Laura Reedy Stukel
Laura Reedy Stukel

Laura Reedy Stukel likes to say that her specialty is “we.” As a real estate professional who also serves on the board of Efficiency First, she is indeed a rare breed who represents two industries that have historically been at odds with each other. “There is so much misconception between the [real estate and efficiency] industries,” she says. “I hope to help others realize that a lot of our goals are similar.”

And that has definitely been Stukel’s focus over the last few years. She has helped create portions of the National Association of Realtor’s Green MLS Tool Kit and also serves on the board of the Home Performance Resource Center. She has earned both EcoBroker and NAR Green certification for real estate agents and has done consulting work for CNT Energy, among other companies, through her firm Not-YET-Green.

As she works toward merging the worlds of efficiency and real estate, Stukel believes that the first order of business is finding a way to accurately represent the efficient home in the multiple listing service. “What is the essence that we can put into the multiple listing service that flags the energy-efficient home from the traditional home,” she notes. “How can we bake that into what appraisers do every day and real estate agents do every day so that it just becomes part of the natural real estate process?”

While new construction has both LEED and HERS to verify their energy-efficiency investments, there isn’t a system for the existing housing stock to document improvements that are made. Without documentation, Stukel says the industry is never going to be able to create value out of those improvements. And without value, you can’t transform the market.

Stukel is part of a standards group at the Building Performance Institute (BPI) that is working to develop a “project record” that would document any energy-efficiency improvements made on a house, i.e., what was done, if there were projected or actual savings, who performed the work, what their certifications were, and the year the improvements were done. “It would be an official record that is in a format that is friendly to the multiple listing service,” Stukel explains. “It would be transferred from the homeowner to the new buyer and also shared with the appraiser.”

By capturing the essence of the energy-efficiency improvements, Stukel says it immediately creates a “flag” for the market that there is something unique or superior about a green home. “This is the thing that unites our industries,” she says. “As a real estate professional, it allows me to say, ‘Here are the preliminary things that we know about the home.’ The appraiser and underwriter would be able to do that, too.”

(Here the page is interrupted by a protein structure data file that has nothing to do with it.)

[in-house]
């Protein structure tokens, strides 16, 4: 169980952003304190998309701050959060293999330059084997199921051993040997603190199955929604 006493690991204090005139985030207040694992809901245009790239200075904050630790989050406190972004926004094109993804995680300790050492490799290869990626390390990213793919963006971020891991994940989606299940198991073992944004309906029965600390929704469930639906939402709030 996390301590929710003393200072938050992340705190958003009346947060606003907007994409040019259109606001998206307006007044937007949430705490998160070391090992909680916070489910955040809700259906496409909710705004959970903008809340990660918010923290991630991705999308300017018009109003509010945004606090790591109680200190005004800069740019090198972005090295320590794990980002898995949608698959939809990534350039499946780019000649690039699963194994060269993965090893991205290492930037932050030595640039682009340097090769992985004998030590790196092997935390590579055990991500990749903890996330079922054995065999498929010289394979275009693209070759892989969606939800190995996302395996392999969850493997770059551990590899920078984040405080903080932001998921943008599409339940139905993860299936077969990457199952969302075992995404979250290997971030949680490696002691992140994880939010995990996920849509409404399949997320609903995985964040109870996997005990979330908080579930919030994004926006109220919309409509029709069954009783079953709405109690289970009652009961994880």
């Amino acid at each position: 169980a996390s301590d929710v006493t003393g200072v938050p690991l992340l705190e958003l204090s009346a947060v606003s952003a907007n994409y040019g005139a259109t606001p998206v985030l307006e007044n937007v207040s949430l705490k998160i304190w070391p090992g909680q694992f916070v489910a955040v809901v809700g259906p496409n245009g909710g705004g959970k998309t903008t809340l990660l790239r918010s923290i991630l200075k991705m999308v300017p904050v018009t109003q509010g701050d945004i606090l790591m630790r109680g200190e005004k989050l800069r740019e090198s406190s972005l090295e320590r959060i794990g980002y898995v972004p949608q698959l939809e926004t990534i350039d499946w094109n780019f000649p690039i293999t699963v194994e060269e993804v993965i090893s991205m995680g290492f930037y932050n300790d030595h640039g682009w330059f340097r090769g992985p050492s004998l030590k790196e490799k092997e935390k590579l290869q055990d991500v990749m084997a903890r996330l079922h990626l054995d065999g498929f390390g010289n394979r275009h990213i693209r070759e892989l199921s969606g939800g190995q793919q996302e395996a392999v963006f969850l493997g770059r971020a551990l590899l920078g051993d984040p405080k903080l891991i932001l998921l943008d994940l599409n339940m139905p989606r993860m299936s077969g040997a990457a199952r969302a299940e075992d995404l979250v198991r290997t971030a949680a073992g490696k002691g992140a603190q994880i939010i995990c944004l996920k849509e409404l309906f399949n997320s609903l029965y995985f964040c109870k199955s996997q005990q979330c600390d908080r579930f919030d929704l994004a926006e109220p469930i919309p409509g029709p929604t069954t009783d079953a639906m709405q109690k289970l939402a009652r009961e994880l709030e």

For this to work, Stukel feels the initial push has to come from the construction industry. “Contractors need to step up and say, ‘I was here; this is what I did; and I’m willing to share that with the world,’” she explains.

Of course, Stukel knows there is a lot more to transforming the market than a simple piece of paper. Although she won’t state her position on the SAVE Act, she does think that a good compromise for the efficiency and real estate world would be to factor energy efficiency into Freddie Mac or Fannie Mae guidelines—more of a regulation approach as opposed to legislation.

She also thinks the industry needs to find a better way to calculate energy savings within existing homes. “Long term, we have to get to a way where we can figure out estimated versus actual,” she says. “The efficiency world has to lock in their science.”

Similar to a HERS baseline, she believes that “science” needs to account for variances such as how many people live there and even the types of products that are being used within the home. “Once they can make calculations consistent and accurate, the real estate industry will respond, and there will be a value associated with that,” Stukel says.

Looking ahead, Stukel does feel the industry is starting to move toward market transformation. She points to the recent University of California study that indicates that people are started to see the rewards for making their homes more efficient. Like other disruptable technologies, she feels energy efficiency will follow a bell curve—starting with only a few takers that will see rewards, followed by a high point where “green” will start to become an industry norm, and, eventually, reaching a point where homes will be penalized—not rewarded—for not making energy-efficiency improvements.

“It just depends how fast we come out of the housing crisis,” she notes. “Once we come out of the crisis, efficiency will become a very accelerated focus for consumers.”

Unfortunately, Stukel thinks this focus will be more selfish than altruistic. “People want to get the most for what they are spending,” she says. “Energy efficiency becomes something that stands out and attracts buyers because they feel like they are getting more for their money.”

Stukel also expects the mind-set of home buyers to shift from home acquisition to homeownership. “When the market starts to come back in the next three to four years, I think very quickly you’ll see people understand that energy efficiency is a path toward better operating costs and better homeownership costs,” Stukel says. “It will be from a very selfish perspective, but at the end of the day, what is good for me is good for the planet.”